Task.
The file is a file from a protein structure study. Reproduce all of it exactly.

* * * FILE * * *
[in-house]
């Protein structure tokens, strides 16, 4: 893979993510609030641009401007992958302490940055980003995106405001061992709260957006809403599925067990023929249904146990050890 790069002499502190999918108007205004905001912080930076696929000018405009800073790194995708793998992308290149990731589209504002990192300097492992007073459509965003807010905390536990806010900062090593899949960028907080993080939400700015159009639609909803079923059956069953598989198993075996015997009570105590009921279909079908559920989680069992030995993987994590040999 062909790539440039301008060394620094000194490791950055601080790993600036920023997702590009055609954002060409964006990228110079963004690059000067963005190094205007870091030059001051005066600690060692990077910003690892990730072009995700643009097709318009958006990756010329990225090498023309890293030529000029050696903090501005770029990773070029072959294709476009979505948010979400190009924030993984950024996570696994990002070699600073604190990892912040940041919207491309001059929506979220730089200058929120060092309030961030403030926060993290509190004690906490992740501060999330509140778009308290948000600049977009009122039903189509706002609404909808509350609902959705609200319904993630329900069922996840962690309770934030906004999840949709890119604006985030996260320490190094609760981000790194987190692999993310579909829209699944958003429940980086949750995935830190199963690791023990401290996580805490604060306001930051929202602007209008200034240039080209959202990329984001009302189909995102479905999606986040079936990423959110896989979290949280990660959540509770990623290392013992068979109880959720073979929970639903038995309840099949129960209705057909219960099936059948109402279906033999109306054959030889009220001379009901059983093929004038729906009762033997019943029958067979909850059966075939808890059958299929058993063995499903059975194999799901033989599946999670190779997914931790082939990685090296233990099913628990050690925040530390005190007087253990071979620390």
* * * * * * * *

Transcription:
[in-house]
């Protein structure tokens, strides 16, 4: 893979993510609030641009401007992958302490940055980003995106405001061992709260957006809403599925067990023929249904146990050890 790069002499502190999918108007205004905001912080930076696929000018405009800073790194995708793998992308290149990731589209504002990192300097492992007073459509965003807010905390536990806010900062090593899949960028907080993080939400700015159009639609909803079923059956069953598989198993075996015997009570105590009921279909079908559920989680069992030995993987994590040999 062909790539440039301008060394620094000194490791950055601080790993600036920023997702590009055609954002060409964006990228110079963004690059000067963005190094205007870091030059001051005066600690060692990077910003690892990730072009995700643009097709318009958006990756010329990225090498023309890293030529000029050696903090501005770029990773070029072959294709476009979505948010979400190009924030993984950024996570696994990002070699600073604190990892912040940041919207491309001059929506979220730089200058929120060092309030961030403030926060993290509190004690906490992740501060999330509140778009308290948000600049977009009122039903189509706002609404909808509350609902959705609200319904993630329900069922996840962690309770934030906004999840949709890119604006985030996260320490190094609760981000790194987190692999993310579909829209699944958003429940980086949750995935830190199963690791023990401290996580805490604060306001930051929202602007209008200034240039080209959202990329984001009302189909995102479905999606986040079936990423959110896989979290949280990660959540509770990623290392013992068979109880959720073979929970639903038995309840099949129960209705057909219960099936059948109402279906033999109306054959030889009220001379009901059983093929004038729906009762033997019943029958067979909850059966075939808890059958299929058993063995499903059975194999799901033989599946999670190779997914931790082939990685090296233990099913628990050690925040530390005190007087253990071979620390």